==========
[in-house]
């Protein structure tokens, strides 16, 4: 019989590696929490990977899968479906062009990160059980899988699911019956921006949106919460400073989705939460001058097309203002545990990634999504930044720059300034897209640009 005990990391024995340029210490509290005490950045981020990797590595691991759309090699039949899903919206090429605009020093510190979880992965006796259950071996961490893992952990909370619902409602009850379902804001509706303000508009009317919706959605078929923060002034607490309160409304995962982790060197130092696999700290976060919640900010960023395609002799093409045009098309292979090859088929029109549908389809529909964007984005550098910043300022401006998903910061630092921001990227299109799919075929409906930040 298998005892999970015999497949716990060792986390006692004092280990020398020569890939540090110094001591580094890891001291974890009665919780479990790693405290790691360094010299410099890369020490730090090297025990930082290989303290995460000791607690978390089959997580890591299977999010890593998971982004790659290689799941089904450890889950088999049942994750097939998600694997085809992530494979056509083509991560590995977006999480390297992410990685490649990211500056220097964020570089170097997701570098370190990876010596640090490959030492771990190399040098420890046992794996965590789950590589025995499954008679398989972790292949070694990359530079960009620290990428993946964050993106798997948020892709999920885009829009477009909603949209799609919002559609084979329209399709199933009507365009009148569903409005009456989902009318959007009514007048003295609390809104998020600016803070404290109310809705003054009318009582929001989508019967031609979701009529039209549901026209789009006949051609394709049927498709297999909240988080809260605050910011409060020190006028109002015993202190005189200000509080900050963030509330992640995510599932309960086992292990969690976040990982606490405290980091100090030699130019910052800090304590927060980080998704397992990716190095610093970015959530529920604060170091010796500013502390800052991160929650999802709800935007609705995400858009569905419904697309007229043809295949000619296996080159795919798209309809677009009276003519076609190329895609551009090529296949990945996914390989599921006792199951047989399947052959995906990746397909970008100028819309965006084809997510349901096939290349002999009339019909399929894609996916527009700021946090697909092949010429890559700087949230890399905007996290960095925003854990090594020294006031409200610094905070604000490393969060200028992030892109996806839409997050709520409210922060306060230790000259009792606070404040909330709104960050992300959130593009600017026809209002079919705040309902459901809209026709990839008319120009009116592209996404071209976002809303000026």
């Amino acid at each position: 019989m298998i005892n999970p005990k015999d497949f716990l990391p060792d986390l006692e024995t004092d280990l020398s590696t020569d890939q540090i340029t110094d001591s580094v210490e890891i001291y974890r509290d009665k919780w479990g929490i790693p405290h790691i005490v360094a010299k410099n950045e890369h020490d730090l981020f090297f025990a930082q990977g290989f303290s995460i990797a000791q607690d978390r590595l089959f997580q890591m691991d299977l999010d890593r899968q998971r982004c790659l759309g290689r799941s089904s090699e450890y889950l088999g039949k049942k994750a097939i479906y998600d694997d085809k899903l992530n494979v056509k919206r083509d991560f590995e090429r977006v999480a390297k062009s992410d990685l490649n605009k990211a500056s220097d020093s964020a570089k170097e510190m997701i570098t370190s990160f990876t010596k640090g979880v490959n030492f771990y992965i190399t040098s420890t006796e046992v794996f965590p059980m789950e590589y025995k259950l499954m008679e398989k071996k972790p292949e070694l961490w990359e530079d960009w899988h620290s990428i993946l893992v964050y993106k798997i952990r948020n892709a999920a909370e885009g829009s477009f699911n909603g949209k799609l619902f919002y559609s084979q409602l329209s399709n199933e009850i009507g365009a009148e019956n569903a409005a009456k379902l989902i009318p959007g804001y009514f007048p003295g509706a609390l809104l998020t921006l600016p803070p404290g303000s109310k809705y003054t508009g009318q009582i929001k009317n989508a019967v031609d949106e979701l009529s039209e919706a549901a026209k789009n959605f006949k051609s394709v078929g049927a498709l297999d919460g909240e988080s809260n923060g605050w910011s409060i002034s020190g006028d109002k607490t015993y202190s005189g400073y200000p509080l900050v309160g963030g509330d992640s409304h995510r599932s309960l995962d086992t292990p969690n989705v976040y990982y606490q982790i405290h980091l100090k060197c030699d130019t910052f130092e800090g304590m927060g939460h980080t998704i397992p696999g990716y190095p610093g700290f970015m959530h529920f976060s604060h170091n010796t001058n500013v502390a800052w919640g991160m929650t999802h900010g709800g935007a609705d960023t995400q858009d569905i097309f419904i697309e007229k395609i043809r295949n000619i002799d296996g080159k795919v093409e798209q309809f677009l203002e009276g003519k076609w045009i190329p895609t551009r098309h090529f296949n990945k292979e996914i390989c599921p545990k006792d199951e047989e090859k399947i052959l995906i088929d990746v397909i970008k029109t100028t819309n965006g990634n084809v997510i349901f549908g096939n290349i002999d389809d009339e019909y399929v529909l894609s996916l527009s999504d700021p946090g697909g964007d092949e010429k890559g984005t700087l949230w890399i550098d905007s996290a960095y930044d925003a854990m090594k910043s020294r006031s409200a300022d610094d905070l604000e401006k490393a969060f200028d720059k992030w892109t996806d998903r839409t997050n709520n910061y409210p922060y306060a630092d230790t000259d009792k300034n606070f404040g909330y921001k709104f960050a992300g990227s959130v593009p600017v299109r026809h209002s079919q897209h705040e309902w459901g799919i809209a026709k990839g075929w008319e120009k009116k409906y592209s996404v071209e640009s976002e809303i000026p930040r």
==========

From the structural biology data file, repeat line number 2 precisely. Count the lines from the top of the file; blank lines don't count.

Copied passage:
């Protein structure tokens, strides 16, 4: 019989590696929490990977899968479906062009990160059980899988699911019956921006949106919460400073989705939460001058097309203002545990990634999504930044720059300034897209640009 005990990391024995340029210490509290005490950045981020990797590595691991759309090699039949899903919206090429605009020093510190979880992965006796259950071996961490893992952990909370619902409602009850379902804001509706303000508009009317919706959605078929923060002034607490309160409304995962982790060197130092696999700290976060919640900010960023395609002799093409045009098309292979090859088929029109549908389809529909964007984005550098910043300022401006998903910061630092921001990227299109799919075929409906930040 298998005892999970015999497949716990060792986390006692004092280990020398020569890939540090110094001591580094890891001291974890009665919780479990790693405290790691360094010299410099890369020490730090090297025990930082290989303290995460000791607690978390089959997580890591299977999010890593998971982004790659290689799941089904450890889950088999049942994750097939998600694997085809992530494979056509083509991560590995977006999480390297992410990685490649990211500056220097964020570089170097997701570098370190990876010596640090490959030492771990190399040098420890046992794996965590789950590589025995499954008679398989972790292949070694990359530079960009620290990428993946964050993106798997948020892709999920885009829009477009909603949209799609919002559609084979329209399709199933009507365009009148569903409005009456989902009318959007009514007048003295609390809104998020600016803070404290109310809705003054009318009582929001989508019967031609979701009529039209549901026209789009006949051609394709049927498709297999909240988080809260605050910011409060020190006028109002015993202190005189200000509080900050963030509330992640995510599932309960086992292990969690976040990982606490405290980091100090030699130019910052800090304590927060980080998704397992990716190095610093970015959530529920604060170091010796500013502390800052991160929650999802709800935007609705995400858009569905419904697309007229043809295949000619296996080159795919798209309809677009009276003519076609190329895609551009090529296949990945996914390989599921006792199951047989399947052959995906990746397909970008100028819309965006084809997510349901096939290349002999009339019909399929894609996916527009700021946090697909092949010429890559700087949230890399905007996290960095925003854990090594020294006031409200610094905070604000490393969060200028992030892109996806839409997050709520409210922060306060230790000259009792606070404040909330709104960050992300959130593009600017026809209002079919705040309902459901809209026709990839008319120009009116592209996404071209976002809303000026």